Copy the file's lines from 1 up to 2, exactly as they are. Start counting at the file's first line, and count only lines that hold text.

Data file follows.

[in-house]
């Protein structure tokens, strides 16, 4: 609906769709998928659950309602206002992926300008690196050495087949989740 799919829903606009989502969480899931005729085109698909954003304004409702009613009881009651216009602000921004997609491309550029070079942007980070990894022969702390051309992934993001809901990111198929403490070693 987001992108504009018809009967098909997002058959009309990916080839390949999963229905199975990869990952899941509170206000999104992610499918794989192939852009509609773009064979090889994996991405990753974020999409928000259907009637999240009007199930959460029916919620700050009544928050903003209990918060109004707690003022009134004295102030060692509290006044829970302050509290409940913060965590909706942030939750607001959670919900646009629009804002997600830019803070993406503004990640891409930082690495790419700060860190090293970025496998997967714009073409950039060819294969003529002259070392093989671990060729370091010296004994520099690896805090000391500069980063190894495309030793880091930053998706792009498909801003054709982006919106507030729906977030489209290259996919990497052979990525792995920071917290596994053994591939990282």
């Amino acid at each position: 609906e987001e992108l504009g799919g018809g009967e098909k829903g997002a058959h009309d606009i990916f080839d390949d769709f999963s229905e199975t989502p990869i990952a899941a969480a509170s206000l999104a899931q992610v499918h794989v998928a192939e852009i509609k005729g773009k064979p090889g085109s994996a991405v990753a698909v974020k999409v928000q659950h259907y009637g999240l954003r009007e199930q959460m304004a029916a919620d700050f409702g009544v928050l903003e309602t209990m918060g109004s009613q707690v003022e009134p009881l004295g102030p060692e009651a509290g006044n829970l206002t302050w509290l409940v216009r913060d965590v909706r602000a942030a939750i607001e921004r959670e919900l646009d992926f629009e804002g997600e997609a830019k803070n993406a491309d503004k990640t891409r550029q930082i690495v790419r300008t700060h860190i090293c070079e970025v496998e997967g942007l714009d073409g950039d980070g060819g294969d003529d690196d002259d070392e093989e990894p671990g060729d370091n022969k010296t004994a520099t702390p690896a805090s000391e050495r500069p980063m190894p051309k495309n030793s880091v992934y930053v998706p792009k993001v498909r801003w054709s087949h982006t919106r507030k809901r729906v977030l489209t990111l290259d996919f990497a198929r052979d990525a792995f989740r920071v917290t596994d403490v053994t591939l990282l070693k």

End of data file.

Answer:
[in-house]
């Protein structure tokens, strides 16, 4: 609906769709998928659950309602206002992926300008690196050495087949989740 799919829903606009989502969480899931005729085109698909954003304004409702009613009881009651216009602000921004997609491309550029070079942007980070990894022969702390051309992934993001809901990111198929403490070693 987001992108504009018809009967098909997002058959009309990916080839390949999963229905199975990869990952899941509170206000999104992610499918794989192939852009509609773009064979090889994996991405990753974020999409928000259907009637999240009007199930959460029916919620700050009544928050903003209990918060109004707690003022009134004295102030060692509290006044829970302050509290409940913060965590909706942030939750607001959670919900646009629009804002997600830019803070993406503004990640891409930082690495790419700060860190090293970025496998997967714009073409950039060819294969003529002259070392093989671990060729370091010296004994520099690896805090000391500069980063190894495309030793880091930053998706792009498909801003054709982006919106507030729906977030489209290259996919990497052979990525792995920071917290596994053994591939990282």